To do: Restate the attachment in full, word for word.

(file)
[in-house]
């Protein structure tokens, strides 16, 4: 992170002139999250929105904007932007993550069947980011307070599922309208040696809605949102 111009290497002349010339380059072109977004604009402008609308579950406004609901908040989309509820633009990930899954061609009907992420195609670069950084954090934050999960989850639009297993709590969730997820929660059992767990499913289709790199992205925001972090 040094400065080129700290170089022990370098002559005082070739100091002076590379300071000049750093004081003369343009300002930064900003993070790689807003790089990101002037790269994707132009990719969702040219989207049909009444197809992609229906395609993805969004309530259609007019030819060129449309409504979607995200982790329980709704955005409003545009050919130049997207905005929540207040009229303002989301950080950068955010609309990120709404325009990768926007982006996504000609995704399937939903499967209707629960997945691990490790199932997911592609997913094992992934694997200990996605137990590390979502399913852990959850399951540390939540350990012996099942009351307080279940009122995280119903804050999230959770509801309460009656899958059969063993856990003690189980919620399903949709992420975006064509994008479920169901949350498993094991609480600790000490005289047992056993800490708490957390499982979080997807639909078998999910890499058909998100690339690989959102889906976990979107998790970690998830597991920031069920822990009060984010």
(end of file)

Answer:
[in-house]
């Protein structure tokens, strides 16, 4: 992170002139999250929105904007932007993550069947980011307070599922309208040696809605949102 111009290497002349010339380059072109977004604009402008609308579950406004609901908040989309509820633009990930899954061609009907992420195609670069950084954090934050999960989850639009297993709590969730997820929660059992767990499913289709790199992205925001972090 040094400065080129700290170089022990370098002559005082070739100091002076590379300071000049750093004081003369343009300002930064900003993070790689807003790089990101002037790269994707132009990719969702040219989207049909009444197809992609229906395609993805969004309530259609007019030819060129449309409504979607995200982790329980709704955005409003545009050919130049997207905005929540207040009229303002989301950080950068955010609309990120709404325009990768926007982006996504000609995704399937939903499967209707629960997945691990490790199932997911592609997913094992992934694997200990996605137990590390979502399913852990959850399951540390939540350990012996099942009351307080279940009122995280119903804050999230959770509801309460009656899958059969063993856990003690189980919620399903949709992420975006064509994008479920169901949350498993094991609480600790000490005289047992056993800490708490957390499982979080997807639909078998999910890499058909998100690339690989959102889906976990979107998790970690998830597991920031069920822990009060984010």